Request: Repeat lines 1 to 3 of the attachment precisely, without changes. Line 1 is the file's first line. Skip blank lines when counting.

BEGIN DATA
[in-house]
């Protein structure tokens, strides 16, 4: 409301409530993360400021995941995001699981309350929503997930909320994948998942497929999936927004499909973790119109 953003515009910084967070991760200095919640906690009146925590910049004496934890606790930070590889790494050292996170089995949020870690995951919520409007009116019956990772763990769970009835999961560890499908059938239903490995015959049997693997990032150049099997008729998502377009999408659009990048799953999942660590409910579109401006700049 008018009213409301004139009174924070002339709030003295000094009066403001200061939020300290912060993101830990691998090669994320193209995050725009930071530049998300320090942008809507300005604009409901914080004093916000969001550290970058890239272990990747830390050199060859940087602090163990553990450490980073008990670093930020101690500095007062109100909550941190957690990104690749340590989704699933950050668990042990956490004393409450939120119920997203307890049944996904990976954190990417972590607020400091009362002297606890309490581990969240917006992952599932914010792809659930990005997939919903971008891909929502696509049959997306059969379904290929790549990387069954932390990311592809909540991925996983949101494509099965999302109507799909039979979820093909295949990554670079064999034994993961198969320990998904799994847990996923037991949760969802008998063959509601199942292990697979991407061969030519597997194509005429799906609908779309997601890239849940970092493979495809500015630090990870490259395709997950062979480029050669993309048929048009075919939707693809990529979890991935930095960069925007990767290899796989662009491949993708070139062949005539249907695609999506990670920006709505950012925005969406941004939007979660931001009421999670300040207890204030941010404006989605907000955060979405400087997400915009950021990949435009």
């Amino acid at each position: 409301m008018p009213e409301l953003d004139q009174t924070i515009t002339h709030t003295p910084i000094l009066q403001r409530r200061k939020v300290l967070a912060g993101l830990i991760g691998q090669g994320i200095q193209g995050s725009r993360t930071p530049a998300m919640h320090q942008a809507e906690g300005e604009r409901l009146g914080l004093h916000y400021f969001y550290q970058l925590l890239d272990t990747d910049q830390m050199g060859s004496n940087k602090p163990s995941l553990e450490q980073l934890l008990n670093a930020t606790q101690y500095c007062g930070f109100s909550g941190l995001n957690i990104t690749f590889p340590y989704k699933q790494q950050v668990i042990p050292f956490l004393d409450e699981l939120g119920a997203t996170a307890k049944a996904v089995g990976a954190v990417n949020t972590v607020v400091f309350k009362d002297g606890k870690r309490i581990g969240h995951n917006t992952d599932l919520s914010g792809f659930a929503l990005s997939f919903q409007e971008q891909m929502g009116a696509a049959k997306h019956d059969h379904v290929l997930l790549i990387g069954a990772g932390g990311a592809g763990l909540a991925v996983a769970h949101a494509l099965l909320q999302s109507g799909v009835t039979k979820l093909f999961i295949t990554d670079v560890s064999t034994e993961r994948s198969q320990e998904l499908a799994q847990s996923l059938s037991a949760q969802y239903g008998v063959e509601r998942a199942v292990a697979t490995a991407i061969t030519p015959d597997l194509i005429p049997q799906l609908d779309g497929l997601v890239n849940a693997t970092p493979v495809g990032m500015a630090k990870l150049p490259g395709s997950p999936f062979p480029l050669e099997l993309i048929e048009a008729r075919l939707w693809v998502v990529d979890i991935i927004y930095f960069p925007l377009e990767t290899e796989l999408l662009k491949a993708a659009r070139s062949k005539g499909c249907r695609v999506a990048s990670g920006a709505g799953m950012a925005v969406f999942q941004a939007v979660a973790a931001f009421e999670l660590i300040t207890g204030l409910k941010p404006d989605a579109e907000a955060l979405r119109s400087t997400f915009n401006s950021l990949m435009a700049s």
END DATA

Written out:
[in-house]
């Protein structure tokens, strides 16, 4: 409301409530993360400021995941995001699981309350929503997930909320994948998942497929999936927004499909973790119109 953003515009910084967070991760200095919640906690009146925590910049004496934890606790930070590889790494050292996170089995949020870690995951919520409007009116019956990772763990769970009835999961560890499908059938239903490995015959049997693997990032150049099997008729998502377009999408659009990048799953999942660590409910579109401006700049 008018009213409301004139009174924070002339709030003295000094009066403001200061939020300290912060993101830990691998090669994320193209995050725009930071530049998300320090942008809507300005604009409901914080004093916000969001550290970058890239272990990747830390050199060859940087602090163990553990450490980073008990670093930020101690500095007062109100909550941190957690990104690749340590989704699933950050668990042990956490004393409450939120119920997203307890049944996904990976954190990417972590607020400091009362002297606890309490581990969240917006992952599932914010792809659930990005997939919903971008891909929502696509049959997306059969379904290929790549990387069954932390990311592809909540991925996983949101494509099965999302109507799909039979979820093909295949990554670079064999034994993961198969320990998904799994847990996923037991949760969802008998063959509601199942292990697979991407061969030519597997194509005429799906609908779309997601890239849940970092493979495809500015630090990870490259395709997950062979480029050669993309048929048009075919939707693809990529979890991935930095960069925007990767290899796989662009491949993708070139062949005539249907695609999506990670920006709505950012925005969406941004939007979660931001009421999670300040207890204030941010404006989605907000955060979405400087997400915009950021990949435009």
């Amino acid at each position: 409301m008018p009213e409301l953003d004139q009174t924070i515009t002339h709030t003295p910084i000094l009066q403001r409530r200061k939020v300290l967070a912060g993101l830990i991760g691998q090669g994320i200095q193209g995050s725009r993360t930071p530049a998300m919640h320090q942008a809507e906690g300005e604009r409901l009146g914080l004093h916000y400021f969001y550290q970058l925590l890239d272990t990747d910049q830390m050199g060859s004496n940087k602090p163990s995941l553990e450490q980073l934890l008990n670093a930020t606790q101690y500095c007062g930070f109100s909550g941190l995001n957690i990104t690749f590889p340590y989704k699933q790494q950050v668990i042990p050292f956490l004393d409450e699981l939120g119920a997203t996170a307890k049944a996904v089995g990976a954190v990417n949020t972590v607020v400091f309350k009362d002297g606890k870690r309490i581990g969240h995951n917006t992952d599932l919520s914010g792809f659930a929503l990005s997939f919903q409007e971008q891909m929502g009116a696509a049959k997306h019956d059969h379904v290929l997930l790549i990387g069954a990772g932390g990311a592809g763990l909540a991925v996983a769970h949101a494509l099965l909320q999302s109507g799909v009835t039979k979820l093909f999961i295949t990554d670079v560890s064999t034994e993961r994948s198969q320990e998904l499908a799994q847990s996923l059938s037991a949760q969802y239903g008998v063959e509601r998942a199942v292990a697979t490995a991407i061969t030519p015959d597997l194509i005429p049997q799906l609908d779309g497929l997601v890239n849940a693997t970092p493979v495809g990032m500015a630090k990870l150049p490259g395709s997950p999936f062979p480029l050669e099997l993309i048929e048009a008729r075919l939707w693809v998502v990529d979890i991935i927004y930095f960069p925007l377009e990767t290899e796989l999408l662009k491949a993708a659009r070139s062949k005539g499909c249907r695609v999506a990048s990670g920006a709505g799953m950012a925005v969406f999942q941004a939007v979660a973790a931001f009421e999670l660590i300040t207890g204030l409910k941010p404006d989605a579109e907000a955060l979405r119109s400087t997400f915009n401006s950021l990949m435009a700049s």